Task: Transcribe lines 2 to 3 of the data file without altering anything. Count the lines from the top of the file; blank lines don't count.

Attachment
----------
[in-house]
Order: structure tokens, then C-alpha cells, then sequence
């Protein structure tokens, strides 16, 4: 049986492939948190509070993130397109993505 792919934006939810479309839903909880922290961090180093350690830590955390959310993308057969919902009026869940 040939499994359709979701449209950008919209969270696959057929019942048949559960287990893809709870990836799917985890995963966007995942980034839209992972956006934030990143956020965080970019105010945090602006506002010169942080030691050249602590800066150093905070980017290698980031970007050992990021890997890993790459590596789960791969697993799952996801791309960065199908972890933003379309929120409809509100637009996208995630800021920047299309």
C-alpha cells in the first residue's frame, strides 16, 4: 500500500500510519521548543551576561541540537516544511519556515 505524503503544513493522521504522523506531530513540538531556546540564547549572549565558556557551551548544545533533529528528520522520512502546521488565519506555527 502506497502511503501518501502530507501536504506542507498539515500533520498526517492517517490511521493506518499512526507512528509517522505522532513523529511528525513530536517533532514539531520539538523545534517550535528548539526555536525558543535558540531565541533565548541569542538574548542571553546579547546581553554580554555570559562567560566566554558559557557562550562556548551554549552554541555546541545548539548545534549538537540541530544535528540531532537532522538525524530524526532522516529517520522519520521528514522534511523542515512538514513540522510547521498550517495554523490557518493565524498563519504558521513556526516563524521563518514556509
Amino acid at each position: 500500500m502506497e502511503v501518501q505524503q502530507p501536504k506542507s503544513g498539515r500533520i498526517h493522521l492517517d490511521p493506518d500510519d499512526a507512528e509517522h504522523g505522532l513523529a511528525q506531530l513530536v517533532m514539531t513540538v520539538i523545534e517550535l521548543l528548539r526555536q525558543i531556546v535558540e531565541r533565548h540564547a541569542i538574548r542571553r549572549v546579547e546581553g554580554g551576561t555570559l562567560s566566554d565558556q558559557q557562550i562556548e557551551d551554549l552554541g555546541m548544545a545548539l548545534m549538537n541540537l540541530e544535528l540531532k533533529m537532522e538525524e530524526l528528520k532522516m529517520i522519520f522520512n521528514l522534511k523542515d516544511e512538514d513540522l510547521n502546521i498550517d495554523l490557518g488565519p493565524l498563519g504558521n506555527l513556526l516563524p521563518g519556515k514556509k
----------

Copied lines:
Order: structure tokens, then C-alpha cells, then sequence
């Protein structure tokens, strides 16, 4: 049986492939948190509070993130397109993505 792919934006939810479309839903909880922290961090180093350690830590955390959310993308057969919902009026869940 040939499994359709979701449209950008919209969270696959057929019942048949559960287990893809709870990836799917985890995963966007995942980034839209992972956006934030990143956020965080970019105010945090602006506002010169942080030691050249602590800066150093905070980017290698980031970007050992990021890997890993790459590596789960791969697993799952996801791309960065199908972890933003379309929120409809509100637009996208995630800021920047299309």